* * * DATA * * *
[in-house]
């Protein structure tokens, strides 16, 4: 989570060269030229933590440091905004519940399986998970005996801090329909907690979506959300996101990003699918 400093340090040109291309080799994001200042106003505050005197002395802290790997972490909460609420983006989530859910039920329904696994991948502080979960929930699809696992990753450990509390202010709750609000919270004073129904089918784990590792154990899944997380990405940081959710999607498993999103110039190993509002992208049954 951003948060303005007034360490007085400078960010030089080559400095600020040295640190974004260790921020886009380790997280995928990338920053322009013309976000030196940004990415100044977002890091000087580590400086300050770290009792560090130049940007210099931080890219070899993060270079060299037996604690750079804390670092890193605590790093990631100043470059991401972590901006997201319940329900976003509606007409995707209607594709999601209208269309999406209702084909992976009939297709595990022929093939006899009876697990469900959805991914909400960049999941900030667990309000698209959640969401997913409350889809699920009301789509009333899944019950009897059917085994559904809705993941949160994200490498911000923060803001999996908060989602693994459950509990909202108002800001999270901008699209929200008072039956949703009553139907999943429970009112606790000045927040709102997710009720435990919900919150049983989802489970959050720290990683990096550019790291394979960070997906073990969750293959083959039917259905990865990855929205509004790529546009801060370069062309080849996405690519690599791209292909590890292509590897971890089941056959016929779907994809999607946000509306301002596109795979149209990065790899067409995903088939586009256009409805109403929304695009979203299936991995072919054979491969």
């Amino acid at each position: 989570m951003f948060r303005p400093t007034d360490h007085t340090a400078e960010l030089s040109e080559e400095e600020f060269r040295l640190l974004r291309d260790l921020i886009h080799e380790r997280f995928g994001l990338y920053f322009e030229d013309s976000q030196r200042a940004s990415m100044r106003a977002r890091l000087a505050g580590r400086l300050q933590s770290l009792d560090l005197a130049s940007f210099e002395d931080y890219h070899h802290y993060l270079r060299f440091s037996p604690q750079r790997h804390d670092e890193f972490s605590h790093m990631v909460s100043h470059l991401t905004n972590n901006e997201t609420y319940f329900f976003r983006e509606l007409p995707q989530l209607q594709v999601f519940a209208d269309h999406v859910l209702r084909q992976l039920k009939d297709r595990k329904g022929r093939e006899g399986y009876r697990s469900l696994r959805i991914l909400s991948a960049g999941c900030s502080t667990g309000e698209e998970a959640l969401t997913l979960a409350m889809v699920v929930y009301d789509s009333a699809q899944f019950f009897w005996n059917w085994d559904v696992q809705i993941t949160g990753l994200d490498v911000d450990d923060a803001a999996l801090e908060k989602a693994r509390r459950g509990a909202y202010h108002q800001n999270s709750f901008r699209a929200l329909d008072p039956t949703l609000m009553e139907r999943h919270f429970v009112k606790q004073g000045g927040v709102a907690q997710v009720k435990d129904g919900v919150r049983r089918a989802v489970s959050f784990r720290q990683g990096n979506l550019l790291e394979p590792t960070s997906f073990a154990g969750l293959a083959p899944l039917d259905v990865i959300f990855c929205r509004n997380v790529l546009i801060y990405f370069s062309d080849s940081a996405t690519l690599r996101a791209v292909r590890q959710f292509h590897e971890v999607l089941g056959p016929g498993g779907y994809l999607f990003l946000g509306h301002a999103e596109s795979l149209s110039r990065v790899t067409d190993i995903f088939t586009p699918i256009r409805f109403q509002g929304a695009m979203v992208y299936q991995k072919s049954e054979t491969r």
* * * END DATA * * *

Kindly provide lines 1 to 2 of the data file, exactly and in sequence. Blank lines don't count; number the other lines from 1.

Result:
[in-house]
């Protein structure tokens, strides 16, 4: 989570060269030229933590440091905004519940399986998970005996801090329909907690979506959300996101990003699918 400093340090040109291309080799994001200042106003505050005197002395802290790997972490909460609420983006989530859910039920329904696994991948502080979960929930699809696992990753450990509390202010709750609000919270004073129904089918784990590792154990899944997380990405940081959710999607498993999103110039190993509002992208049954 951003948060303005007034360490007085400078960010030089080559400095600020040295640190974004260790921020886009380790997280995928990338920053322009013309976000030196940004990415100044977002890091000087580590400086300050770290009792560090130049940007210099931080890219070899993060270079060299037996604690750079804390670092890193605590790093990631100043470059991401972590901006997201319940329900976003509606007409995707209607594709999601209208269309999406209702084909992976009939297709595990022929093939006899009876697990469900959805991914909400960049999941900030667990309000698209959640969401997913409350889809699920009301789509009333899944019950009897059917085994559904809705993941949160994200490498911000923060803001999996908060989602693994459950509990909202108002800001999270901008699209929200008072039956949703009553139907999943429970009112606790000045927040709102997710009720435990919900919150049983989802489970959050720290990683990096550019790291394979960070997906073990969750293959083959039917259905990865990855929205509004790529546009801060370069062309080849996405690519690599791209292909590890292509590897971890089941056959016929779907994809999607946000509306301002596109795979149209990065790899067409995903088939586009256009409805109403929304695009979203299936991995072919054979491969």